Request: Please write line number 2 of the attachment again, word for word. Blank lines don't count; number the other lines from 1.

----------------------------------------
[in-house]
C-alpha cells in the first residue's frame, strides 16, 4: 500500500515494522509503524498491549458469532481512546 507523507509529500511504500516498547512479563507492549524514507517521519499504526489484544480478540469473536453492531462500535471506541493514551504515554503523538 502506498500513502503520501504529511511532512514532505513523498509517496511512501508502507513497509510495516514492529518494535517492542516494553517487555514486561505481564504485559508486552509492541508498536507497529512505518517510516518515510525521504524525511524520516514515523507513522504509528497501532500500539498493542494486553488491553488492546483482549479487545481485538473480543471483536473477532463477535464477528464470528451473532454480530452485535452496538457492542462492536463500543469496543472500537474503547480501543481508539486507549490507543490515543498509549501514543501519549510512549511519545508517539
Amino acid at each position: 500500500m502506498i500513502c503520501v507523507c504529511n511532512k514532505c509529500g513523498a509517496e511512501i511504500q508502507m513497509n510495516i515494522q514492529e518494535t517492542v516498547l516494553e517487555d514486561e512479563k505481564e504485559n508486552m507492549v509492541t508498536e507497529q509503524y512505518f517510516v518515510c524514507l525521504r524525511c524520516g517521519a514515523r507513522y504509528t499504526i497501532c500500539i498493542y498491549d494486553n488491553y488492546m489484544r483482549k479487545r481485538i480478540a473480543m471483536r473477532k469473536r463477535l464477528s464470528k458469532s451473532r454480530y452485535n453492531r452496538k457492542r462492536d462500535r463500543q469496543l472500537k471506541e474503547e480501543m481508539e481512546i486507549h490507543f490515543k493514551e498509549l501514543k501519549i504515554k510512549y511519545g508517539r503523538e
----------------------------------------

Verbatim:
C-alpha cells in the first residue's frame, strides 16, 4: 500500500515494522509503524498491549458469532481512546 507523507509529500511504500516498547512479563507492549524514507517521519499504526489484544480478540469473536453492531462500535471506541493514551504515554503523538 502506498500513502503520501504529511511532512514532505513523498509517496511512501508502507513497509510495516514492529518494535517492542516494553517487555514486561505481564504485559508486552509492541508498536507497529512505518517510516518515510525521504524525511524520516514515523507513522504509528497501532500500539498493542494486553488491553488492546483482549479487545481485538473480543471483536473477532463477535464477528464470528451473532454480530452485535452496538457492542462492536463500543469496543472500537474503547480501543481508539486507549490507543490515543498509549501514543501519549510512549511519545508517539